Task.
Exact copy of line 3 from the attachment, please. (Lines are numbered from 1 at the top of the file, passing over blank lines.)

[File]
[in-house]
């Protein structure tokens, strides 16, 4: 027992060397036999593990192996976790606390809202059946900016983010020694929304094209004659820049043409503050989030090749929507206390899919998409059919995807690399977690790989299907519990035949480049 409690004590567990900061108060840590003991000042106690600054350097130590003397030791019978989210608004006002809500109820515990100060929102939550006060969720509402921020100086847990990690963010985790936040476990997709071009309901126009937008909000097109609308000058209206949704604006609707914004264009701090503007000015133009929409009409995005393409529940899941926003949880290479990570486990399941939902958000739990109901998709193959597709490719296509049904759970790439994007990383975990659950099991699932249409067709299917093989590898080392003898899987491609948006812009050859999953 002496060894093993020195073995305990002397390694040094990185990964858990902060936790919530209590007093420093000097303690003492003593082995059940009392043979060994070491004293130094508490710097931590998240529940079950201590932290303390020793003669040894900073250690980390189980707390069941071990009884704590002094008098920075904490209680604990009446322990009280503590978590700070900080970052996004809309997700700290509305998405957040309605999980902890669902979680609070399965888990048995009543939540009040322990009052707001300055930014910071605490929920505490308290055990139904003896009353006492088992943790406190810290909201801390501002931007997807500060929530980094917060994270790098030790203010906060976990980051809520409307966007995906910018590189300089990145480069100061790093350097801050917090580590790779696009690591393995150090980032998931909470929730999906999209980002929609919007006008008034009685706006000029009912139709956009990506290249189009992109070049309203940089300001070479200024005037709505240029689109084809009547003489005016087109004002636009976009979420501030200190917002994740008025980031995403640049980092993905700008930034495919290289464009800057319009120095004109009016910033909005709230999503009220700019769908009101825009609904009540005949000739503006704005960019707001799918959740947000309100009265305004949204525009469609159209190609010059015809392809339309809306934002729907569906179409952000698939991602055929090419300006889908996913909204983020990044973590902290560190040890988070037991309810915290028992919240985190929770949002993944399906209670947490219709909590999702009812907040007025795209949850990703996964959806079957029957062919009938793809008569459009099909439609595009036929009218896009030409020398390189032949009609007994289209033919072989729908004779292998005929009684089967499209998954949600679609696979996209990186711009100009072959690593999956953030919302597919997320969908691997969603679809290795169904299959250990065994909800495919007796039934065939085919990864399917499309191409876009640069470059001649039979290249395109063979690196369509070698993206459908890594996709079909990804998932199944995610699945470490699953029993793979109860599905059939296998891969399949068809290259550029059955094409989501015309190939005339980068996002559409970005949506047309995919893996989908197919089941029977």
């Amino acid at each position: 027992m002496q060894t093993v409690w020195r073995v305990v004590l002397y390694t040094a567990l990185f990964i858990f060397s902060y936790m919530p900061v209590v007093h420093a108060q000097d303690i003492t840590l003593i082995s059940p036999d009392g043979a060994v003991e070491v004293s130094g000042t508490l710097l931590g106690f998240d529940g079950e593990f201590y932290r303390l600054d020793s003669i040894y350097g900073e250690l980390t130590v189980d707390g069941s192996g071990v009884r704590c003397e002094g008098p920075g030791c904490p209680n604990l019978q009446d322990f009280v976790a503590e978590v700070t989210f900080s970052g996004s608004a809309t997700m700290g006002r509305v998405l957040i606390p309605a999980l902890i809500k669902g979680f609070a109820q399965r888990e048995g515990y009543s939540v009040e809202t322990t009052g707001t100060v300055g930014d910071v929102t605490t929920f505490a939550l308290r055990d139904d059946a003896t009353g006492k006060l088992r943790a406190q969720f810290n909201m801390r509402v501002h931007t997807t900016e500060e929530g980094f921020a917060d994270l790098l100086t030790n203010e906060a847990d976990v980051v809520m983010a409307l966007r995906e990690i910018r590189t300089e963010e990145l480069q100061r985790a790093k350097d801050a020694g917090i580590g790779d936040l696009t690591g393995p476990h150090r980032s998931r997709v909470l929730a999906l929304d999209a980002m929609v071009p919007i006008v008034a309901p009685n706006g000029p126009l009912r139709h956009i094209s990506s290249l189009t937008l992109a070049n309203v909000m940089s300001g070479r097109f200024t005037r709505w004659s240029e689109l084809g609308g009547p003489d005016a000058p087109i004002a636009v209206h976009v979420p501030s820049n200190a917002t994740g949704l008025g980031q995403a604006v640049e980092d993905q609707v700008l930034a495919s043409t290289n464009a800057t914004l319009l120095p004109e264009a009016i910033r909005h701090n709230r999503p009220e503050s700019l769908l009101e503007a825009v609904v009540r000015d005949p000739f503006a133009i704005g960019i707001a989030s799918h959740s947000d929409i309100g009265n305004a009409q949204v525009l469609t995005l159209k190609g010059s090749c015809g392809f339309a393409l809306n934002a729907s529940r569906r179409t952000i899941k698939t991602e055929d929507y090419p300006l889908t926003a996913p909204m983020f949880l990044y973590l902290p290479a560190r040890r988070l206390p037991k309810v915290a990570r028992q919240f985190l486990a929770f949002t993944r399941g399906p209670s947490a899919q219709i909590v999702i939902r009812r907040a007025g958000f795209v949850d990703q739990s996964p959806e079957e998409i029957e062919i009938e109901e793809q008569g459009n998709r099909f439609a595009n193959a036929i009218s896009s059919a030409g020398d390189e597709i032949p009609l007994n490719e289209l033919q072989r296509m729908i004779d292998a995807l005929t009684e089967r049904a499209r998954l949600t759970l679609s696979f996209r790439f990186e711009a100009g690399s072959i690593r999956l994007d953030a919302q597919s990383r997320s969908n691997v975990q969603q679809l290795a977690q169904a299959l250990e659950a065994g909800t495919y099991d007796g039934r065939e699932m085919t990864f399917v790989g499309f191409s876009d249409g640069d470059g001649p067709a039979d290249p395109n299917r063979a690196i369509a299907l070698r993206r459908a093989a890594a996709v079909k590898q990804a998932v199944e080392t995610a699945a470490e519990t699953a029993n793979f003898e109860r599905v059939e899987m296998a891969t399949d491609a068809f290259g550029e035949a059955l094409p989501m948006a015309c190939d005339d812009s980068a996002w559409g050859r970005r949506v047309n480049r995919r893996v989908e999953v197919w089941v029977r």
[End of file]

């Amino acid at each position: 027992m002496q060894t093993v409690w020195r073995v305990v004590l002397y390694t040094a567990l990185f990964i858990f060397s902060y936790m919530p900061v209590v007093h420093a108060q000097d303690i003492t840590l003593i082995s059940p036999d009392g043979a060994v003991e070491v004293s130094g000042t508490l710097l931590g106690f998240d529940g079950e593990f201590y932290r303390l600054d020793s003669i040894y350097g900073e250690l980390t130590v189980d707390g069941s192996g071990v009884r704590c003397e002094g008098p920075g030791c904490p209680n604990l019978q009446d322990f009280v976790a503590e978590v700070t989210f900080s970052g996004s608004a809309t997700m700290g006002r509305v998405l957040i606390p309605a999980l902890i809500k669902g979680f609070a109820q399965r888990e048995g515990y009543s939540v009040e809202t322990t009052g707001t100060v300055g930014d910071v929102t605490t929920f505490a939550l308290r055990d139904d059946a003896t009353g006492k006060l088992r943790a406190q969720f810290n909201m801390r509402v501002h931007t997807t900016e500060e929530g980094f921020a917060d994270l790098l100086t030790n203010e906060a847990d976990v980051v809520m983010a409307l966007r995906e990690i910018r590189t300089e963010e990145l480069q100061r985790a790093k350097d801050a020694g917090i580590g790779d936040l696009t690591g393995p476990h150090r980032s998931r997709v909470l929730a999906l929304d999209a980002m929609v071009p919007i006008v008034a309901p009685n706006g000029p126009l009912r139709h956009i094209s990506s290249l189009t937008l992109a070049n309203v909000m940089s300001g070479r097109f200024t005037r709505w004659s240029e689109l084809g609308g009547p003489d005016a000058p087109i004002a636009v209206h976009v979420p501030s820049n200190a917002t994740g949704l008025g980031q995403a604006v640049e980092d993905q609707v700008l930034a495919s043409t290289n464009a800057t914004l319009l120095p004109e264009a009016i910033r909005h701090n709230r999503p009220e503050s700019l769908l009101e503007a825009v609904v009540r000015d005949p000739f503006a133009i704005g960019i707001a989030s799918h959740s947000d929409i309100g009265n305004a009409q949204v525009l469609t995005l159209k190609g010059s090749c015809g392809f339309a393409l809306n934002a729907s529940r569906r179409t952000i899941k698939t991602e055929d929507y090419p300006l889908t926003a996913p909204m983020f949880l990044y973590l902290p290479a560190r040890r988070l206390p037991k309810v915290a990570r028992q919240f985190l486990a929770f949002t993944r399941g399906p209670s947490a899919q219709i909590v999702i939902r009812r907040a007025g958000f795209v949850d990703q739990s996964p959806e079957e998409i029957e062919i009938e109901e793809q008569g459009n998709r099909f439609a595009n193959a036929i009218s896009s059919a030409g020398d390189e597709i032949p009609l007994n490719e289209l033919q072989r296509m729908i004779d292998a995807l005929t009684e089967r049904a499209r998954l949600t759970l679609s696979f996209r790439f990186e711009a100009g690399s072959i690593r999956l994007d953030a919302q597919s990383r997320s969908n691997v975990q969603q679809l290795a977690q169904a299959l250990e659950a065994g909800t495919y099991d007796g039934r065939e699932m085919t990864f399917v790989g499309f191409s876009d249409g640069d470059g001649p067709a039979d290249p395109n299917r063979a690196i369509a299907l070698r993206r459908a093989a890594a996709v079909k590898q990804a998932v199944e080392t995610a699945a470490e519990t699953a029993n793979f003898e109860r599905v059939e899987m296998a891969t399949d491609a068809f290259g550029e035949a059955l094409p989501m948006a015309c190939d005339d812009s980068a996002w559409g050859r970005r949506v047309n480049r995919r893996v989908e999953v197919w089941v029977r």